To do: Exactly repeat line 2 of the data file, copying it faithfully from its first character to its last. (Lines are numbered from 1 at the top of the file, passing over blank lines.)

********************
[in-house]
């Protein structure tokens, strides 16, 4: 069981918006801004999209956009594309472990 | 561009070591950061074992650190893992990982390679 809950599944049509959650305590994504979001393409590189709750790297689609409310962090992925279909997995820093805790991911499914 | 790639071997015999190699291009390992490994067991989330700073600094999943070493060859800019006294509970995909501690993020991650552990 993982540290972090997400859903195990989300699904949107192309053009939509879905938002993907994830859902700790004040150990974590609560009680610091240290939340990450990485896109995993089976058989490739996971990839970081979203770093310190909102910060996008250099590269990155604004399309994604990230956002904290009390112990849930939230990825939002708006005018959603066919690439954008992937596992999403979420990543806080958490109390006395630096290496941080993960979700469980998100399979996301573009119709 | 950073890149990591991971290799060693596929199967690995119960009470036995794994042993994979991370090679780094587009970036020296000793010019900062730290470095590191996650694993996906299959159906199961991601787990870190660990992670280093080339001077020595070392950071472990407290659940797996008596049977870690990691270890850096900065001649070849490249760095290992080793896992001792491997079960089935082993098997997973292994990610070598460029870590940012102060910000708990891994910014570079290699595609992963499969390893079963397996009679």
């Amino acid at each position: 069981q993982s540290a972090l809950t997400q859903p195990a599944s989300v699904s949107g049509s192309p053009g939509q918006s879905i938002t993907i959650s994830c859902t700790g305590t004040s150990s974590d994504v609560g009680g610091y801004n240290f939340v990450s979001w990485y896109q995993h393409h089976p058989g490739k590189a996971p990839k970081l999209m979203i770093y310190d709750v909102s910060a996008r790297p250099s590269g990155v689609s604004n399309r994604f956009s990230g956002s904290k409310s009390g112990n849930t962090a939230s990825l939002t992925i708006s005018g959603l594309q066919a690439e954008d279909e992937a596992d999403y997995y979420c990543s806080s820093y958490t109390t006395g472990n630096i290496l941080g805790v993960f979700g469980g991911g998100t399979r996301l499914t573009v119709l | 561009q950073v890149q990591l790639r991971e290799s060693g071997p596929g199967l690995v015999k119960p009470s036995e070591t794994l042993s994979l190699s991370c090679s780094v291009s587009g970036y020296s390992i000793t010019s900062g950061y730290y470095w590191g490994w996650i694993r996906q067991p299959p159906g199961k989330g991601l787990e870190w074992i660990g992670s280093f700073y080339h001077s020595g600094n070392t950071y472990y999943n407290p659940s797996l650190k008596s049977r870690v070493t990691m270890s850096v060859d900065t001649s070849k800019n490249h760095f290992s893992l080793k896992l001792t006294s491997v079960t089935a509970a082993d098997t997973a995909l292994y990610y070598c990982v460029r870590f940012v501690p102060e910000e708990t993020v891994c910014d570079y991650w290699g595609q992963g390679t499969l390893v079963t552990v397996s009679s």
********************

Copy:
């Protein structure tokens, strides 16, 4: 069981918006801004999209956009594309472990 | 561009070591950061074992650190893992990982390679 809950599944049509959650305590994504979001393409590189709750790297689609409310962090992925279909997995820093805790991911499914 | 790639071997015999190699291009390992490994067991989330700073600094999943070493060859800019006294509970995909501690993020991650552990 993982540290972090997400859903195990989300699904949107192309053009939509879905938002993907994830859902700790004040150990974590609560009680610091240290939340990450990485896109995993089976058989490739996971990839970081979203770093310190909102910060996008250099590269990155604004399309994604990230956002904290009390112990849930939230990825939002708006005018959603066919690439954008992937596992999403979420990543806080958490109390006395630096290496941080993960979700469980998100399979996301573009119709 | 950073890149990591991971290799060693596929199967690995119960009470036995794994042993994979991370090679780094587009970036020296000793010019900062730290470095590191996650694993996906299959159906199961991601787990870190660990992670280093080339001077020595070392950071472990407290659940797996008596049977870690990691270890850096900065001649070849490249760095290992080793896992001792491997079960089935082993098997997973292994990610070598460029870590940012102060910000708990891994910014570079290699595609992963499969390893079963397996009679």